CALIFORNIA | LOCAL
September 6, 2010
Patrick Merrill Mixed-media artist and printmaker Patrick Merrill, 61, a mixed-media artist and printmaker who was curator of Cal Poly Pomona's art gallery from 1997 to 2009, died Tuesday in Diamond Bar after battling colon cancer, the university announced. Merrill had a studio in Covina where he made etchings, woodcuts, collographs and monoprints. Besides directing and curating the W. Keith and Janet Kellogg University Art Gallery at Cal Poly Pomona, he also was publicity and exhibition director for the Orange County Center for Contemporary Art from 1990 to 2000.
CALIFORNIA | LOCAL
May 3, 2010 |
Avigdor Arikha, the Israeli artist who learned the power of art as a boy during the Holocaust when he sketched scenes from a concentration camp onto salvaged scraps of paper, has died in Paris. He was 81. Arikha died Thursday from complications of cancer at his home in Paris, where he spent most of his adult life, said Janis Gardner Cecil, sales director of the Marlborough Gallery in New York, which represented him. Arikha, a painter, draftsman and printmaker, became one of Israel's most important contemporary artists, imbuing his portraits and scenes of daily life — a red umbrella against a wall, an overflowing bookshelf, a jumble of bottles in a cabinet — with enigmatic, disconcerting beauty.
HOME & GARDEN
December 26, 2009 |
After seeing "Behold the Day: The Color Block Prints of Frances Gearhart," showing at the Pasadena Museum of California Art through Jan. 31, one may wonder why Gearhart isn't better known. Back in the 1930s, at the height of her career, she became one of the top color-block printmakers in America, displaying her work at the Smithsonian and the Brooklyn Museum, as well as at numerous shows on the West Coast. Even if her fame faded in the East, where her mountainous landscapes may not have resonated as much, one would expect her continued popularity in California, where she lived and worked until her death in 1958 at age 89. Over the course of her 30-year career, this Pasadena artist -- one of three sisters, none of them married, all of them teachers in the public school system, all of them artists and travelers -- became her own compelling, uplifting portrait of female achievement and independence.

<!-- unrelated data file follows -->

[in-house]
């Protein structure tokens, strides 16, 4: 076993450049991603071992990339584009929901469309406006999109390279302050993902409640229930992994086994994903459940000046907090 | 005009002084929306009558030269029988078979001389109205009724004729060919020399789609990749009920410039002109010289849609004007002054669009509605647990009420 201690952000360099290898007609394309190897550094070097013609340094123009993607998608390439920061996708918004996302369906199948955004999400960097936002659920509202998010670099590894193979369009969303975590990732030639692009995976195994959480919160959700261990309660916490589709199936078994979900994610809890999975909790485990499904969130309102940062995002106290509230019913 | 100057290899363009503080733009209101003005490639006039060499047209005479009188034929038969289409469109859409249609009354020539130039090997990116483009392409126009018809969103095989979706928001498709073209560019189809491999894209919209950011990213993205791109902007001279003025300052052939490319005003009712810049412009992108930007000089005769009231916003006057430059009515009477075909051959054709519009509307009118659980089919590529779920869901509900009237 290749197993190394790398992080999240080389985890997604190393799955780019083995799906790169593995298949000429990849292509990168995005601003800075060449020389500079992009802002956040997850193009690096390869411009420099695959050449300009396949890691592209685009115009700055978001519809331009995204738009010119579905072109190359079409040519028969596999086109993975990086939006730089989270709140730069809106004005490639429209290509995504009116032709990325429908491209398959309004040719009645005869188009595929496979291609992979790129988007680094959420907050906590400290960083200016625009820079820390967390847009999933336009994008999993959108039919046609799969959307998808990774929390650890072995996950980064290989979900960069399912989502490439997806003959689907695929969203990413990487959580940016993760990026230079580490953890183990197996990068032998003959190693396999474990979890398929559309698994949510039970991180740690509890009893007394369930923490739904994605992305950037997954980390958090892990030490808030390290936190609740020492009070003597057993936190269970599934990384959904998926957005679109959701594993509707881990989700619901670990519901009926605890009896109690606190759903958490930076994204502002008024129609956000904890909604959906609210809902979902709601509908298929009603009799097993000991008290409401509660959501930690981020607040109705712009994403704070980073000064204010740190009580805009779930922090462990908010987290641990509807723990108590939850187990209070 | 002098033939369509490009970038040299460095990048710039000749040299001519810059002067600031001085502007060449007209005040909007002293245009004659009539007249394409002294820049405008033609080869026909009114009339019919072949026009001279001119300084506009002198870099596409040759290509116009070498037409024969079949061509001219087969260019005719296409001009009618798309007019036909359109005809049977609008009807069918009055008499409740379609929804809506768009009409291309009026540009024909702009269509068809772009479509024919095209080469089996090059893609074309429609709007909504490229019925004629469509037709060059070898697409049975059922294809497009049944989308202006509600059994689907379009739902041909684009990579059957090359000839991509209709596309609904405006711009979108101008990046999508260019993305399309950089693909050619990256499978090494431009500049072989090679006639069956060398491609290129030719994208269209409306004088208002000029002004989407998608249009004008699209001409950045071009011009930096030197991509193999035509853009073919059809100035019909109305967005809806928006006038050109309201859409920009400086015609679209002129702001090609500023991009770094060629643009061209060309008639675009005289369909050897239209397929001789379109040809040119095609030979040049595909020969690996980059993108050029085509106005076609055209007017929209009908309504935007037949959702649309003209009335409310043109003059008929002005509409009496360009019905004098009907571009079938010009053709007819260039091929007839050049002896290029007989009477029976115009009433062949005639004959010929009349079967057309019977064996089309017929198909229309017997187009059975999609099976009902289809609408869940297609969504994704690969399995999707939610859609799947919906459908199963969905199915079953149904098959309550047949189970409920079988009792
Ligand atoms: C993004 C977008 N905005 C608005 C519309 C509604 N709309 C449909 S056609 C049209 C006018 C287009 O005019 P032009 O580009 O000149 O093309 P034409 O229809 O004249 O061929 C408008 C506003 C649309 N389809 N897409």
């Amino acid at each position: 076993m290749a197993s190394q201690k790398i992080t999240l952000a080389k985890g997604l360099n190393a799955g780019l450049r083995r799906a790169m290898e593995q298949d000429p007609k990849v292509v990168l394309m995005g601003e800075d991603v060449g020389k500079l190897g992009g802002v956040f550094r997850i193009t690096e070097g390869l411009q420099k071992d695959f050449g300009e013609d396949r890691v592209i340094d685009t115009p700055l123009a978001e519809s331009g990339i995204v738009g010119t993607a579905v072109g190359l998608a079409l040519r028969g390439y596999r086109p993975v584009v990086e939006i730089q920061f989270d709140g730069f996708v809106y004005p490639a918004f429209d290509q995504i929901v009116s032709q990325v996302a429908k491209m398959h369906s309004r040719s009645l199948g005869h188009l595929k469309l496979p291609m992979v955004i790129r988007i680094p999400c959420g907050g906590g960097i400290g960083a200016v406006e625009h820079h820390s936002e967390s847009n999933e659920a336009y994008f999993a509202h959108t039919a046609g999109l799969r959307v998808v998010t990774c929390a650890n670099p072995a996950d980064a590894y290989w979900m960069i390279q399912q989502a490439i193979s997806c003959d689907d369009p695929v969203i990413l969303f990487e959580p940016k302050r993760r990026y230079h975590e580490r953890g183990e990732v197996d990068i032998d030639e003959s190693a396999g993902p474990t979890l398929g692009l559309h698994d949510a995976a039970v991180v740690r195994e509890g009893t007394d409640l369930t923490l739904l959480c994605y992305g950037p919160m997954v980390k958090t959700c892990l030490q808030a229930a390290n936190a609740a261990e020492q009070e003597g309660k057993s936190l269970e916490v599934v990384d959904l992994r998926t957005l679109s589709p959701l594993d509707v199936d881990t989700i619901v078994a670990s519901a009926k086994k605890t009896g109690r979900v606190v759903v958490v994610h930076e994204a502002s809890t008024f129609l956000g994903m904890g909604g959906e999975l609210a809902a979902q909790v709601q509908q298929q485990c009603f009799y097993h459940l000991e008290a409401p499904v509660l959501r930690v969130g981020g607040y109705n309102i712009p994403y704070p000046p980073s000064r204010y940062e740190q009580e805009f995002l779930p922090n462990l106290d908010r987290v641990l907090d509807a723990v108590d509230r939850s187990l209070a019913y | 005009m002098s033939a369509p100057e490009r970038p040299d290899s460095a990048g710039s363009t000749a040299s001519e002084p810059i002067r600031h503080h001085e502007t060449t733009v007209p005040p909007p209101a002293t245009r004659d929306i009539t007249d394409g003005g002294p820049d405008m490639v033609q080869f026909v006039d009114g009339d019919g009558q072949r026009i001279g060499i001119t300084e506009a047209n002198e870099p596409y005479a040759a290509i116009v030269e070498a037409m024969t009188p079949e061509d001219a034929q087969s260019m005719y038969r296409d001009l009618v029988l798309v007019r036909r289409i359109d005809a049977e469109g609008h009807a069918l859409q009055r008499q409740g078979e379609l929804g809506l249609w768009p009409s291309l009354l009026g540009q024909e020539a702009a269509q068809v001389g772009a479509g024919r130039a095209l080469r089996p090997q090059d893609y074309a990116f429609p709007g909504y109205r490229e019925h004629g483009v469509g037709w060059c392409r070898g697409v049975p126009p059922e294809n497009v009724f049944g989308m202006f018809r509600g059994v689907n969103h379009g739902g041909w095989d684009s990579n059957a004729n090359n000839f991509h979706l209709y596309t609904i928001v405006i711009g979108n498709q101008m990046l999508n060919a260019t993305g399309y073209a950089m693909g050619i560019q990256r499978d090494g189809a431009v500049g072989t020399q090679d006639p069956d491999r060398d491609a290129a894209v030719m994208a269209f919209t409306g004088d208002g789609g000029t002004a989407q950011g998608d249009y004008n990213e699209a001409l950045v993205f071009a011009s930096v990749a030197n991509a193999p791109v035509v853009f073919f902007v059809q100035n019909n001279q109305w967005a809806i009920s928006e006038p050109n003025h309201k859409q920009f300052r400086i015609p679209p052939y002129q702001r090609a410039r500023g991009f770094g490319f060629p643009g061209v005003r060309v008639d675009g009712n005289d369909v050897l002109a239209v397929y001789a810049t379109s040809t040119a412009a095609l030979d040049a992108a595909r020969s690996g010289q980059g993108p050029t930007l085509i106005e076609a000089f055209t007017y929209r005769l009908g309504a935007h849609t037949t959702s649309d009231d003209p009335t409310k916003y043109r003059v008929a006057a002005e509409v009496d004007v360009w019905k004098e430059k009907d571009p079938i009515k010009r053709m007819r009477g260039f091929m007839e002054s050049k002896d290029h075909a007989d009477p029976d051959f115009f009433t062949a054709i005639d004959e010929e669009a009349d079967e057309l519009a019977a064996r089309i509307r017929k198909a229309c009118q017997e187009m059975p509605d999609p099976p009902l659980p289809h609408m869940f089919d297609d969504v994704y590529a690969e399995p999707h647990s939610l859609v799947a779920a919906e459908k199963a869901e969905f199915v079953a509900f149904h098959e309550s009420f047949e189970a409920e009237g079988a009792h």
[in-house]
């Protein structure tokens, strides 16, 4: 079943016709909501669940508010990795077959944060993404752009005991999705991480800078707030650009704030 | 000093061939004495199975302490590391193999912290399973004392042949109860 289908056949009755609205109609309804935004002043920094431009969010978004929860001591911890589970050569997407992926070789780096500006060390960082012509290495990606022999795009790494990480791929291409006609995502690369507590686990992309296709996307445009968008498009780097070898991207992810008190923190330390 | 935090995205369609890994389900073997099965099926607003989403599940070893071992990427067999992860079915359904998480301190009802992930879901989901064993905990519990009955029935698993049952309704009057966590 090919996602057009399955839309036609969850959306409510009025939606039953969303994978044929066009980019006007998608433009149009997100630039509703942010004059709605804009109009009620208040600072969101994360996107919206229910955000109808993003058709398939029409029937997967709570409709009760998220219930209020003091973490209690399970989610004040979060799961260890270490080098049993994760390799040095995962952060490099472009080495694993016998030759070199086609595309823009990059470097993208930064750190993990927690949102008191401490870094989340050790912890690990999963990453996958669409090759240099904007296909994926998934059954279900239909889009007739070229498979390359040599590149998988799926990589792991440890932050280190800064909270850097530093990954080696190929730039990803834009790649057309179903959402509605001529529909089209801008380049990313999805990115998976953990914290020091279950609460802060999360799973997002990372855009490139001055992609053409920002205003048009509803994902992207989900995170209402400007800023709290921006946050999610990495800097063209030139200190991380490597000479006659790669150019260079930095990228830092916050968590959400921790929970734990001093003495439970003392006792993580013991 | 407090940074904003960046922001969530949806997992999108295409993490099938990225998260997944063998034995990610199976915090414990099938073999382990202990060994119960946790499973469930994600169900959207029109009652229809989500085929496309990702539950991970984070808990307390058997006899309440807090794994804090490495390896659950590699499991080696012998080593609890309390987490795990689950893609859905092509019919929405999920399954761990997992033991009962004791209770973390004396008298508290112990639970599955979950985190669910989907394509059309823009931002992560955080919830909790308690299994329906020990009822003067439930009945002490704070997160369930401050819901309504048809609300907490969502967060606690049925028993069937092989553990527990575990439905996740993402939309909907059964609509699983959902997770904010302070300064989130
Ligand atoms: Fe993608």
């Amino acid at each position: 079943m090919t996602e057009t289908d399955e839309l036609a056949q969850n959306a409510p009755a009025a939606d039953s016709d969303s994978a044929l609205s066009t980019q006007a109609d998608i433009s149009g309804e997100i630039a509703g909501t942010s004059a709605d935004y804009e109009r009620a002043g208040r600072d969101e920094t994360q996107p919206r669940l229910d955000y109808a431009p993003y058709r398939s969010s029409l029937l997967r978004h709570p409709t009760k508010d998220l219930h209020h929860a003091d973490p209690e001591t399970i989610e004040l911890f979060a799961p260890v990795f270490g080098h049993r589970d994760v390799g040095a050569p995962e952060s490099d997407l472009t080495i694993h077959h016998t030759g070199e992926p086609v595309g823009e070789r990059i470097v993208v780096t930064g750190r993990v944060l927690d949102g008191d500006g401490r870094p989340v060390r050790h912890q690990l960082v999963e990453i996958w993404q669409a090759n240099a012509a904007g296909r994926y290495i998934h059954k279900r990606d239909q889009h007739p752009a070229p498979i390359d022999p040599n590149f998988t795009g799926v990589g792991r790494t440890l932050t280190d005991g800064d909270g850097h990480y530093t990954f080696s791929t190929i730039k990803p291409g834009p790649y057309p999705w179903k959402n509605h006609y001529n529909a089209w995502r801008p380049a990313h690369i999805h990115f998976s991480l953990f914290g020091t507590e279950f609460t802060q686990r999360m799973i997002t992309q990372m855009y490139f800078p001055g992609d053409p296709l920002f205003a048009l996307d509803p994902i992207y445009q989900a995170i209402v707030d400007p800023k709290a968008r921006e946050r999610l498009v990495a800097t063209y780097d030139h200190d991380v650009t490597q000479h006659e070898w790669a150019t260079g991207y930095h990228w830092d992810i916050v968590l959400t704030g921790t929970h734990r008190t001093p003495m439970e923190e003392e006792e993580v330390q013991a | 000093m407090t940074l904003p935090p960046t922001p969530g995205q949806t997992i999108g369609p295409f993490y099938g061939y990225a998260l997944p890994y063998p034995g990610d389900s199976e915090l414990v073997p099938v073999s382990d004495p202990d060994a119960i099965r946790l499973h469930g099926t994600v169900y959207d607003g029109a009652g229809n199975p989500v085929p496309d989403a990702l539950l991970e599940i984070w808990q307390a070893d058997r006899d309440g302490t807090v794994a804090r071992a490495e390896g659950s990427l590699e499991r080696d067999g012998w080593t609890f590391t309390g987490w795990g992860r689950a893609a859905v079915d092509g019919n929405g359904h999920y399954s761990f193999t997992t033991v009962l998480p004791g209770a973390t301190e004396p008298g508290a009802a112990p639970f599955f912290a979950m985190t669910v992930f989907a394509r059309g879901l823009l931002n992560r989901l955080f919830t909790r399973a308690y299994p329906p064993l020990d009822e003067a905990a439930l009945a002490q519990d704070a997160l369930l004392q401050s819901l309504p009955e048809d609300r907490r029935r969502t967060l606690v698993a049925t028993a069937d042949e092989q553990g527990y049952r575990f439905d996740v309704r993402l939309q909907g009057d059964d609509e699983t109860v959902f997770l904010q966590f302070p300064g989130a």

CALIFORNIA | LOCAL
November 6, 2009 |
Nancy Spero, a pioneering feminist artist who examined the treatment of women and the horrors of war, has died. She was 83. Spero died Oct. 18 in a Manhattan hospital of respiratory complications from an infection, said Mary Sabbatino, vice president of Galerie Lelong in New York. Spero's work combined drawing, painting, collage and printmaking. She was active in the women's movement, and in the 1970s decided to focus on the roles of women. "The basis of Spero's artmaking is to isolate and juxtapose images of women," Christopher Hume wrote in the Toronto Star in 1989.
January 21, 2007 |
"I don't have to wait for inspiration," says artist Chuck Close in his spacious studio in Lower Manhattan. "I always say that inspiration is for amateurs; the rest of us just show up and get to work. Work kicks open doors. In the process of doing something, other things occur to you, and you end up where you didn't plan to be." Close, 66, hadn't planned to be a printmaker, but here he is surrounded by prints and proofs and plans for more prints.
October 29, 2006 |
IN the wake of a long revolution against dictatorship, Mexican artists vowed in the 1920s to create works that would instruct and enrich the masses. They even signed a manifesto proclaiming, "We repudiate so-called easel painting and every kind of art favored by ultra-intellectual circles." Out of this mood came the great murals of modern Mexico, especially the monumental works of Diego Rivera, Jose Clemente Orozco and David Alfaro Siqueiros.